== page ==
Electropop artist Lights knows what it takes to create good, catchy tunes. The 27-year-old has been at it since her teens, writing songs that have found their way to television, an Old Navy ad campaign and success on the charts including two certified gold albums in her native Canada.
Being in Electric Six is like being an average Joe working the shifts. Record the next record the first half of the year, put it out in the fall. Tour three months a year. Rinse and repeat. Might as well keep a home in the ‘burbs and buy a minivan.
The rocker, motivational speaker, writer and party king Andrew W.K. is coming to The Pyramid Scheme on April 24 to celebrate the venue's fourth anniversary.
Despite its deep and dark subject matter, Jason Isbell’s latest album is a celebration of second chances. Completely clean for the first time in his career – that includes six hard-drinking years with alt-country rockers Drive-By Truckers, and another six with his backing band The 400 Unit – the Alabama-born Isbell headed to Nashville.
When Jason Huber and Jordan Kelley met, they never doubted their abilities to make music a full-time career. The two were attending Middle Tennessee State University’s recording industry program when they formed Cherub in 2010. Sounding like Daft Punk on muscle relaxants, the two have made a living on stretched-out electro-pop jams.
Michael Gungor isn't a big fan of labels, especially when it comes to his art. Yes, he's Christian. And yeah, his faith comes through in the music he writes. But that's not because Gungor is a “Christian band,” it's because the music is written from a place that's completely honest.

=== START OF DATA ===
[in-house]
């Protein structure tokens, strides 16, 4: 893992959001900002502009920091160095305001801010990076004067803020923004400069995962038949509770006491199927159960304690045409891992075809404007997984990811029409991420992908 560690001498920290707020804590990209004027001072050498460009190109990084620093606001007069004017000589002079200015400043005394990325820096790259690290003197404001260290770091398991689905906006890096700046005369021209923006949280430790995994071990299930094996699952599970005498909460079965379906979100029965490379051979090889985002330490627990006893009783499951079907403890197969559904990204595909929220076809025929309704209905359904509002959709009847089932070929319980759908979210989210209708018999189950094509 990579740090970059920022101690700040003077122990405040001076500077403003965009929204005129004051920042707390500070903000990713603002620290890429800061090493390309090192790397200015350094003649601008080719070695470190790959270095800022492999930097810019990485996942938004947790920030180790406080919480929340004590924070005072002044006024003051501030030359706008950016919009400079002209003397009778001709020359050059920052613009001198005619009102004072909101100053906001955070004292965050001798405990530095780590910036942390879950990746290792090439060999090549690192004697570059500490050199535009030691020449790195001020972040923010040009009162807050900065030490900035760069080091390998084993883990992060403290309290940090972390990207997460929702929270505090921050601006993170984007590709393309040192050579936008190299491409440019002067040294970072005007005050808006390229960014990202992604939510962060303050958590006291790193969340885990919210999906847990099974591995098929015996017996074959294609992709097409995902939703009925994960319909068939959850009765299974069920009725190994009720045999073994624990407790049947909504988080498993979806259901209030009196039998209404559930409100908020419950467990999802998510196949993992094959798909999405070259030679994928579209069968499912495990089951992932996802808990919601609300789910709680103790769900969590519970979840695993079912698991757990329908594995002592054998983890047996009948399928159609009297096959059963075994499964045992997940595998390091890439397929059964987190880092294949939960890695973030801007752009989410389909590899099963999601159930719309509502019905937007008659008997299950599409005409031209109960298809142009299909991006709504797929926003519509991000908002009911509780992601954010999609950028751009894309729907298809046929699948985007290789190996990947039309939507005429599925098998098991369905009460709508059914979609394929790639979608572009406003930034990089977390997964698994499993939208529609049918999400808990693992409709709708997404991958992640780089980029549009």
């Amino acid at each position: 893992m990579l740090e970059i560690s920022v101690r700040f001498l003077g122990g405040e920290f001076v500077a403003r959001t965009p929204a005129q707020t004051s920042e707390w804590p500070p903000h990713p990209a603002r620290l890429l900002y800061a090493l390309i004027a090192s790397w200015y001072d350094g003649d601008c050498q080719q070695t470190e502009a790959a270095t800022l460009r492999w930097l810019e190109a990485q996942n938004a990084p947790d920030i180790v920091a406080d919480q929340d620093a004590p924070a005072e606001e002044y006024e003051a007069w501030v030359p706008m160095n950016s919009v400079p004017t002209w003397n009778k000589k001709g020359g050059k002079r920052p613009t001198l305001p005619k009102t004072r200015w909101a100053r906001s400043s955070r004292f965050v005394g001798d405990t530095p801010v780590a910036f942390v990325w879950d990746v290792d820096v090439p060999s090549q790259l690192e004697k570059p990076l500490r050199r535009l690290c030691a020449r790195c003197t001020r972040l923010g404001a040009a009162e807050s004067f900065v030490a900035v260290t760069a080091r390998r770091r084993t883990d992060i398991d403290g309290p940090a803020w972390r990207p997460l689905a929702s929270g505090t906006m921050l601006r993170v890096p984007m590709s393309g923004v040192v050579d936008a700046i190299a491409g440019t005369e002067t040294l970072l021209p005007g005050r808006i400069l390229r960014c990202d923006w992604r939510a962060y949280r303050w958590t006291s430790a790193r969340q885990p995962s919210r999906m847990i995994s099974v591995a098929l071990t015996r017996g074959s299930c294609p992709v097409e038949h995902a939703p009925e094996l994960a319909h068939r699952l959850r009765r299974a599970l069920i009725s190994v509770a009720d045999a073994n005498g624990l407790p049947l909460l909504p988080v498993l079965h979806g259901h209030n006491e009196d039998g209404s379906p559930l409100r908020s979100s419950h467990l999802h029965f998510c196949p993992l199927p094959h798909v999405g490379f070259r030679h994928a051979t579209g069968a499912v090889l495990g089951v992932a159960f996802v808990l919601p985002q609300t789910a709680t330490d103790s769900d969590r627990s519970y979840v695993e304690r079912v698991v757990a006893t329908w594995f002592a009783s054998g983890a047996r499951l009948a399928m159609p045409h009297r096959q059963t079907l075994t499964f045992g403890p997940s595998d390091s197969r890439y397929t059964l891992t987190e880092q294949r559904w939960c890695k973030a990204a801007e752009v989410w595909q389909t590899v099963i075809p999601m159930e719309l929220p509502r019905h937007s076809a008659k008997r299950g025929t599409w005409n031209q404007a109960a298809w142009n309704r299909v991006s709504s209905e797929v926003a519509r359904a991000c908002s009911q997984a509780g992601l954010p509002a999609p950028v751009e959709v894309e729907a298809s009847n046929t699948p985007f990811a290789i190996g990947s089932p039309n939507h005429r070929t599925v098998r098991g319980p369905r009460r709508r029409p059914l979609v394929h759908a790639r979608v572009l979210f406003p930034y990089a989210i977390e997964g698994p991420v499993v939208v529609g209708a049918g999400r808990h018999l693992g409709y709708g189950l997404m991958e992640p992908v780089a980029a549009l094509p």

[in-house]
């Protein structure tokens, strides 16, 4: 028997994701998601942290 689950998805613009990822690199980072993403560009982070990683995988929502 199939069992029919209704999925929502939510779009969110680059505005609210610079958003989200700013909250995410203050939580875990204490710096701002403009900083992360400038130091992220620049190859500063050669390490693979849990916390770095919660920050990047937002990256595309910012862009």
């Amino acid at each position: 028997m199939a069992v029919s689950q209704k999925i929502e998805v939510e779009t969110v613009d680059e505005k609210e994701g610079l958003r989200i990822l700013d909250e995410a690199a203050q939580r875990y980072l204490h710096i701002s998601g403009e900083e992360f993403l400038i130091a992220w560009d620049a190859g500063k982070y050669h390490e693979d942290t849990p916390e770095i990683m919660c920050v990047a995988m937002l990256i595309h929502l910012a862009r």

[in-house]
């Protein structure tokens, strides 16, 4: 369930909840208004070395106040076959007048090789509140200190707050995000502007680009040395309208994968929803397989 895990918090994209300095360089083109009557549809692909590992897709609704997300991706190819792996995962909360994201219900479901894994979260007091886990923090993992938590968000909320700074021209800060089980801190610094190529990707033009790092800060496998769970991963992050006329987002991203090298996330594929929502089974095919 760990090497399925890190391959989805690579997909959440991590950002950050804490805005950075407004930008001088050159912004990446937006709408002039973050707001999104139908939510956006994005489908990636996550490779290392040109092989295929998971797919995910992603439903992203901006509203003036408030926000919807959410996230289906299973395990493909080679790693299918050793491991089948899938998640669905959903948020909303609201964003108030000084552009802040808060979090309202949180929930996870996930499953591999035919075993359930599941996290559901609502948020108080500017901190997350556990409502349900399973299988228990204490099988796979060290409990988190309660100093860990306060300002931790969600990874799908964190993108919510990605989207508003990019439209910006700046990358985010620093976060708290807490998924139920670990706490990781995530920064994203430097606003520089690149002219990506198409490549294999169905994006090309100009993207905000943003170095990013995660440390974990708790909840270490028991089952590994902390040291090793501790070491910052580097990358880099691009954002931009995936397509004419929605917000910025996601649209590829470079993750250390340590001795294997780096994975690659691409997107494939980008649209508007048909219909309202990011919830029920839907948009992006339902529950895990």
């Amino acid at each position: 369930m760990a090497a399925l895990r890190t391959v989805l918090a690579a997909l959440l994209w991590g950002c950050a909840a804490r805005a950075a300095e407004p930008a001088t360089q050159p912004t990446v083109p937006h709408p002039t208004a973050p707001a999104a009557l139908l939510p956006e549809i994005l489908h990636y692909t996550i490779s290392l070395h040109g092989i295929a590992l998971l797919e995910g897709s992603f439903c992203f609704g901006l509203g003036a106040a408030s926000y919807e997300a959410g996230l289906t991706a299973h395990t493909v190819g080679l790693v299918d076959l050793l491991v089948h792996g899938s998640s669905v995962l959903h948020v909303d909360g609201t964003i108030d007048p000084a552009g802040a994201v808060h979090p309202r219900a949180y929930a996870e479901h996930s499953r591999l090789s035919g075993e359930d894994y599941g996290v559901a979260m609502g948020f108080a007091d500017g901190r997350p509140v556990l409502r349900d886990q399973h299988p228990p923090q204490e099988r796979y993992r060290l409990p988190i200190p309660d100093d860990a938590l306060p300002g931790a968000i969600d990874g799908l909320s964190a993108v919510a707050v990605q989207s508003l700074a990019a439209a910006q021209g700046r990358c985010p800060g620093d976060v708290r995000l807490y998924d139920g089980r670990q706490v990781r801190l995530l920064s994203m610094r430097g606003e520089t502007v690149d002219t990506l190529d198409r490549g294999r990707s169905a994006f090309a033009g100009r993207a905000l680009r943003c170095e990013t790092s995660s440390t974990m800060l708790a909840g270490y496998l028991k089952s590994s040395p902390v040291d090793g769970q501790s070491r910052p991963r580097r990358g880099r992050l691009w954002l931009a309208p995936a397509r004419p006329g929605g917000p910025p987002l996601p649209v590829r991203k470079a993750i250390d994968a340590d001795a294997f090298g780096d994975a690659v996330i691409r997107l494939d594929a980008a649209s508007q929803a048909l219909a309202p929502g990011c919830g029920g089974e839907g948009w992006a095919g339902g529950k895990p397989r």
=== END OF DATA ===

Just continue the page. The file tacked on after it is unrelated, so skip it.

There was a time when we thought we'd never hear new music from Neutral Milk Hotel ever again. The critically acclaimed indie band disbanded shortly after the release of its successful album, In the Aeroplane Over the Sea, which includes "Holland, 1945," No. 7 on Pitchfork's list of Top 200 Tracks from the 1990s.
Konrad Wert's first exposure to music was in the small Mennonite community where he grew up in southern Florida. The church setting taught him how to sing, and he later started picking up stringed instruments when his mother enrolled him in public school. Years later, it was a fellow student who inspired Wert to take music in a different direction.
While describing the influx of businessmen and record executives migrating from Los Angeles to his Nashville hometown, Justin Townes Earle emanates frustration. “It’s colonialism," he said. "The TV show 'Nashville'has made it sound like we are enjoying this new-found reputation. But if you ask me, we already had a pretty damn good one.”
From psychological anthropology to tribal dance rituals, there isn’t much that doesn’t inspire Shara Worden. Since forming My Brightest Diamond in 2006, Worden has blurred the lines between classical, pop, cabaret and folk, while drawing upon wide-ranging themes. But to her, genre is irrelevant. Worden simply puts anything and everything she enjoys into her music.
© 2020 Serendipity Media, LLC